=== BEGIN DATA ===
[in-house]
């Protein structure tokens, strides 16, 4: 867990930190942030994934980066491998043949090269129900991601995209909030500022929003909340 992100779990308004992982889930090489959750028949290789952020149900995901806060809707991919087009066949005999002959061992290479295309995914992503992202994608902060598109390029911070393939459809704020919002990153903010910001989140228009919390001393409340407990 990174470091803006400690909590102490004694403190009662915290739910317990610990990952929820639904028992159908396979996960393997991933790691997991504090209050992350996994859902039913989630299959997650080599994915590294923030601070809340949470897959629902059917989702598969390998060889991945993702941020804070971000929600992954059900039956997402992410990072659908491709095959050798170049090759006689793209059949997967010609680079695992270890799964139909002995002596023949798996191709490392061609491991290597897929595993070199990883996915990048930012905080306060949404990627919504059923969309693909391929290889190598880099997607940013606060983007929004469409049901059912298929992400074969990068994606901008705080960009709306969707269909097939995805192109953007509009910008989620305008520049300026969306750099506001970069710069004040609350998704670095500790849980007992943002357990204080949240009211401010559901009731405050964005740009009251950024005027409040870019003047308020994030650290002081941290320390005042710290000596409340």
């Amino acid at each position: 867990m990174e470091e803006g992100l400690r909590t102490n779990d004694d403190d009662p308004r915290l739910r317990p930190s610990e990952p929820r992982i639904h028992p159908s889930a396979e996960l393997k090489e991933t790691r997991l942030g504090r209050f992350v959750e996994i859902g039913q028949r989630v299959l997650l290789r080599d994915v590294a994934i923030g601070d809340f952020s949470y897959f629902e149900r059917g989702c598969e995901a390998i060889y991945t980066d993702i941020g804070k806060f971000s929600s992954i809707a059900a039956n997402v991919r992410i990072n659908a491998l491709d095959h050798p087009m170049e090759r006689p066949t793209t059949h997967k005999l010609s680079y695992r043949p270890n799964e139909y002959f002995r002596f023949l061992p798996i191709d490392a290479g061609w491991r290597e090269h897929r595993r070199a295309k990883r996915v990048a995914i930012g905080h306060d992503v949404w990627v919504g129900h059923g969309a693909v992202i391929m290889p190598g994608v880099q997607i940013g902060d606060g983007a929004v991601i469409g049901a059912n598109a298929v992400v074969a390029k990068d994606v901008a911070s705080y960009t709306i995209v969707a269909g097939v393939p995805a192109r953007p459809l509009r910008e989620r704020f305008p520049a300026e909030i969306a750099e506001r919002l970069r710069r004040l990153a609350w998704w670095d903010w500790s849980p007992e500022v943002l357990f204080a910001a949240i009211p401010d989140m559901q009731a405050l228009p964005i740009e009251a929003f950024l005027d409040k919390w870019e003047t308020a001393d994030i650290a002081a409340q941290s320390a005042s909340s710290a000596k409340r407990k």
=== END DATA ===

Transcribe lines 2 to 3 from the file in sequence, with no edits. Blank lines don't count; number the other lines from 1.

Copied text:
């Protein structure tokens, strides 16, 4: 867990930190942030994934980066491998043949090269129900991601995209909030500022929003909340 992100779990308004992982889930090489959750028949290789952020149900995901806060809707991919087009066949005999002959061992290479295309995914992503992202994608902060598109390029911070393939459809704020919002990153903010910001989140228009919390001393409340407990 990174470091803006400690909590102490004694403190009662915290739910317990610990990952929820639904028992159908396979996960393997991933790691997991504090209050992350996994859902039913989630299959997650080599994915590294923030601070809340949470897959629902059917989702598969390998060889991945993702941020804070971000929600992954059900039956997402992410990072659908491709095959050798170049090759006689793209059949997967010609680079695992270890799964139909002995002596023949798996191709490392061609491991290597897929595993070199990883996915990048930012905080306060949404990627919504059923969309693909391929290889190598880099997607940013606060983007929004469409049901059912298929992400074969990068994606901008705080960009709306969707269909097939995805192109953007509009910008989620305008520049300026969306750099506001970069710069004040609350998704670095500790849980007992943002357990204080949240009211401010559901009731405050964005740009009251950024005027409040870019003047308020994030650290002081941290320390005042710290000596409340």
């Amino acid at each position: 867990m990174e470091e803006g992100l400690r909590t102490n779990d004694d403190d009662p308004r915290l739910r317990p930190s610990e990952p929820r992982i639904h028992p159908s889930a396979e996960l393997k090489e991933t790691r997991l942030g504090r209050f992350v959750e996994i859902g039913q028949r989630v299959l997650l290789r080599d994915v590294a994934i923030g601070d809340f952020s949470y897959f629902e149900r059917g989702c598969e995901a390998i060889y991945t980066d993702i941020g804070k806060f971000s929600s992954i809707a059900a039956n997402v991919r992410i990072n659908a491998l491709d095959h050798p087009m170049e090759r006689p066949t793209t059949h997967k005999l010609s680079y695992r043949p270890n799964e139909y002959f002995r002596f023949l061992p798996i191709d490392a290479g061609w491991r290597e090269h897929r595993r070199a295309k990883r996915v990048a995914i930012g905080h306060d992503v949404w990627v919504g129900h059923g969309a693909v992202i391929m290889p190598g994608v880099q997607i940013g902060d606060g983007a929004v991601i469409g049901a059912n598109a298929v992400v074969a390029k990068d994606v901008a911070s705080y960009t709306i995209v969707a269909g097939v393939p995805a192109r953007p459809l509009r910008e989620r704020f305008p520049a300026e909030i969306a750099e506001r919002l970069r710069r004040l990153a609350w998704w670095d903010w500790s849980p007992e500022v943002l357990f204080a910001a949240i009211p401010d989140m559901q009731a405050l228009p964005i740009e009251a929003f950024l005027d409040k919390w870019e003047t308020a001393d994030i650290a002081a409340q941290s320390a005042s909340s710290a000596k409340r407990k």